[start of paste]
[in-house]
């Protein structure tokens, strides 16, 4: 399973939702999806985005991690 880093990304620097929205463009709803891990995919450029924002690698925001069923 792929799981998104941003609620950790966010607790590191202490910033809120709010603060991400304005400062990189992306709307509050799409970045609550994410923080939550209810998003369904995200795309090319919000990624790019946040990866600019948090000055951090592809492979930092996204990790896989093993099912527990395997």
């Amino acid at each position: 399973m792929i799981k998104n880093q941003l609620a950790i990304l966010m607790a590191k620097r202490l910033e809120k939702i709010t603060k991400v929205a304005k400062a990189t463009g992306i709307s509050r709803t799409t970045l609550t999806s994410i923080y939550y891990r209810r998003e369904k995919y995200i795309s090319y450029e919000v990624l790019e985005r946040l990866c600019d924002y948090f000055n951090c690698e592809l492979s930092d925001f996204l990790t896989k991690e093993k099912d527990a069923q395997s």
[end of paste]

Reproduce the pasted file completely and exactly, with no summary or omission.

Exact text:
[in-house]
């Protein structure tokens, strides 16, 4: 399973939702999806985005991690 880093990304620097929205463009709803891990995919450029924002690698925001069923 792929799981998104941003609620950790966010607790590191202490910033809120709010603060991400304005400062990189992306709307509050799409970045609550994410923080939550209810998003369904995200795309090319919000990624790019946040990866600019948090000055951090592809492979930092996204990790896989093993099912527990395997």
């Amino acid at each position: 399973m792929i799981k998104n880093q941003l609620a950790i990304l966010m607790a590191k620097r202490l910033e809120k939702i709010t603060k991400v929205a304005k400062a990189t463009g992306i709307s509050r709803t799409t970045l609550t999806s994410i923080y939550y891990r209810r998003e369904k995919y995200i795309s090319y450029e919000v990624l790019e985005r946040l990866c600019d924002y948090f000055n951090c690698e592809l492979s930092d925001f996204l990790t896989k991690e093993k099912d527990a069923q395997s």